In the waiting room, before surgery, Lucas happily played Nintendo Game Cube. He was relaxed and happy right up until needle time.
Pay attention to how narrow his chin and cheeks are so you have a frame of reference for the swelling later.
This is right after he had been moved into his room after surgery. The pink tape on his cheeks was to protect his skin from the medical tape holding the gauze on. The gauze was to absorb the continuous oozing from his nose. There was no actual work done on his lip.
There was an ice pack in a sock-like tube, tied around his head, that was just under his chin. The surgeon warned us that the swelling could be quite severe, and said that the more icing we could do, the better.
Lucas was quite sore, groggy, and generally uncomfortable. He didn't want to move his mouth at all. I gave him water and juice through a syringe for the first day and a half. He slowly took more control over feeding himself on the second day.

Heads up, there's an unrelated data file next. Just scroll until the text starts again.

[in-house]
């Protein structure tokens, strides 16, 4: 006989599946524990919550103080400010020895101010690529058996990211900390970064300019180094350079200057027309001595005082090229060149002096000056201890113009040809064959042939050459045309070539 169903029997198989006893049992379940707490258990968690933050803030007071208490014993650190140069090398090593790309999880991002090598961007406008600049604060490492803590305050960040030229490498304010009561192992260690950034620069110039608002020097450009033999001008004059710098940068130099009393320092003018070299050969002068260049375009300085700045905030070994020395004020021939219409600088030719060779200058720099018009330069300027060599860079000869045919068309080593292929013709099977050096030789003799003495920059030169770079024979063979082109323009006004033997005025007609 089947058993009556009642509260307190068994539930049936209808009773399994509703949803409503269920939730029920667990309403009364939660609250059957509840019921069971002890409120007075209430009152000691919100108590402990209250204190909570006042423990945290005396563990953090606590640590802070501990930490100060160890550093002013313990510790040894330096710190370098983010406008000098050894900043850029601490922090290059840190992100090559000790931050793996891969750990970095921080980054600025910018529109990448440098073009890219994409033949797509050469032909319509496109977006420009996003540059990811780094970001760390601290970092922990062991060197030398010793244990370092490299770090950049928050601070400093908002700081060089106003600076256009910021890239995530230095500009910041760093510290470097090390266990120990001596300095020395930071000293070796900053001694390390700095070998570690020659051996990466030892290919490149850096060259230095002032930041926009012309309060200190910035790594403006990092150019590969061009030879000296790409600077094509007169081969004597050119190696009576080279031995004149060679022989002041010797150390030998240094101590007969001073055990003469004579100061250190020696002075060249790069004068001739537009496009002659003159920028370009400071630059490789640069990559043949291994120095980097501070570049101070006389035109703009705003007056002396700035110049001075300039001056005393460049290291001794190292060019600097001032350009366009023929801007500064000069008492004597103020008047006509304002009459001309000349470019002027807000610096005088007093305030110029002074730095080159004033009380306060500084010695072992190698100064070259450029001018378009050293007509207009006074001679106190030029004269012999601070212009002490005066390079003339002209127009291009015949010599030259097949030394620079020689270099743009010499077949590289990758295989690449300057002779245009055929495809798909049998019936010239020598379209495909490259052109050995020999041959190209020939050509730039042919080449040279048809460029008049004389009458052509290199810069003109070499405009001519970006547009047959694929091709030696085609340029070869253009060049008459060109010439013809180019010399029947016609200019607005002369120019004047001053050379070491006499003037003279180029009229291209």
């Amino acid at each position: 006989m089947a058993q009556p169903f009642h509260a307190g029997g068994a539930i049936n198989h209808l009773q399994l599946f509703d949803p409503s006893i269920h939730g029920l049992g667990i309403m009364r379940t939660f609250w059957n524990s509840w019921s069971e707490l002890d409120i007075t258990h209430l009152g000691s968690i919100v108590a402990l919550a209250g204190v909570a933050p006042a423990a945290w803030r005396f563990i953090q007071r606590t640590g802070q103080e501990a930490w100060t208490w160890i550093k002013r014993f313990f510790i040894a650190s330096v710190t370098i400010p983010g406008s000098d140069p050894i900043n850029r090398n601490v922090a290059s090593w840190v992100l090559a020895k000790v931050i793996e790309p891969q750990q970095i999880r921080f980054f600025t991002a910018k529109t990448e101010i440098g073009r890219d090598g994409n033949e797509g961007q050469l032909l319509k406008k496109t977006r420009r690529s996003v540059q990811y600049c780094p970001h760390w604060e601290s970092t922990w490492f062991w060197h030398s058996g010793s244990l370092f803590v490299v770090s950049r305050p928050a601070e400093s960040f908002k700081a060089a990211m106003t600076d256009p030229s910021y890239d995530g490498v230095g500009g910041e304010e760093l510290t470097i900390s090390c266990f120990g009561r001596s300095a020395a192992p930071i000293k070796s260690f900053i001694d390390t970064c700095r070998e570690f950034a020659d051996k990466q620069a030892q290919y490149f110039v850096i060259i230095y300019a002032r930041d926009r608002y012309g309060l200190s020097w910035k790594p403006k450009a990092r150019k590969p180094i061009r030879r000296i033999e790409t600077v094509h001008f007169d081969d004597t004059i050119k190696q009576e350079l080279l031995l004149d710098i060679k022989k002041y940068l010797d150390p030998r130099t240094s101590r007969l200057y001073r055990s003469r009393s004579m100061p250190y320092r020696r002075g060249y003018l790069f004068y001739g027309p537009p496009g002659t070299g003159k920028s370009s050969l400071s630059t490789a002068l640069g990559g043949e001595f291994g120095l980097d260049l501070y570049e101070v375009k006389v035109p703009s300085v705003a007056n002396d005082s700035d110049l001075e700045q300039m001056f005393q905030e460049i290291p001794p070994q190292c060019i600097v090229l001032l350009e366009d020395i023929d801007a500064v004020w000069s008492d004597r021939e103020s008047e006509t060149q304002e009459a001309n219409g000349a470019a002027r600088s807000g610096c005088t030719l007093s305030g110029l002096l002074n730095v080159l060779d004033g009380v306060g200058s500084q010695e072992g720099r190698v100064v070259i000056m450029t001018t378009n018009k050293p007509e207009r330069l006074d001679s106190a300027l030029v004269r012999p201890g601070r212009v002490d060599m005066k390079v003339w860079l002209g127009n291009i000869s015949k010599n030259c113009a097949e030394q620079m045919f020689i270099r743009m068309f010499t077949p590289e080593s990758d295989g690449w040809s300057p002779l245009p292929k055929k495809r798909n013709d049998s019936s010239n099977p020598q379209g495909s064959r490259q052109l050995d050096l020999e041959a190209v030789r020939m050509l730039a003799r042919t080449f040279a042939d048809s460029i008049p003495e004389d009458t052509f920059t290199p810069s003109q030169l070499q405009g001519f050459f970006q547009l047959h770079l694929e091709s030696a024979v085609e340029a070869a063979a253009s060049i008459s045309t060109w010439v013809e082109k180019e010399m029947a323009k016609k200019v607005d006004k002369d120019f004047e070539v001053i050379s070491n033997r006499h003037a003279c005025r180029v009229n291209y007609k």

This is the first night in the hospital. the new nurse used a different kind of ice pack. Lucas slept well that night, waking for pain meds and drinks, but able to go back to sleep again.
This is the morning after surgery. Lucas was still groggy, and refused to move. He was happy that there was an X-Box that he could use in his room.
This is day four. His nose was no longer continually oozing, so he stopped needing gauze under it. He wasn't ready to peel the orange tape off of his nose though. You can see a great deal of welling, under his eyes and through his cheeks.
This picture is from the same day. Lucas really likes it and wanted it to be included in the blog. He got a 3D book as a prize and loved it. You can see the swelling a bit in the bottom of his jaw (which is usually very sharp and skinny).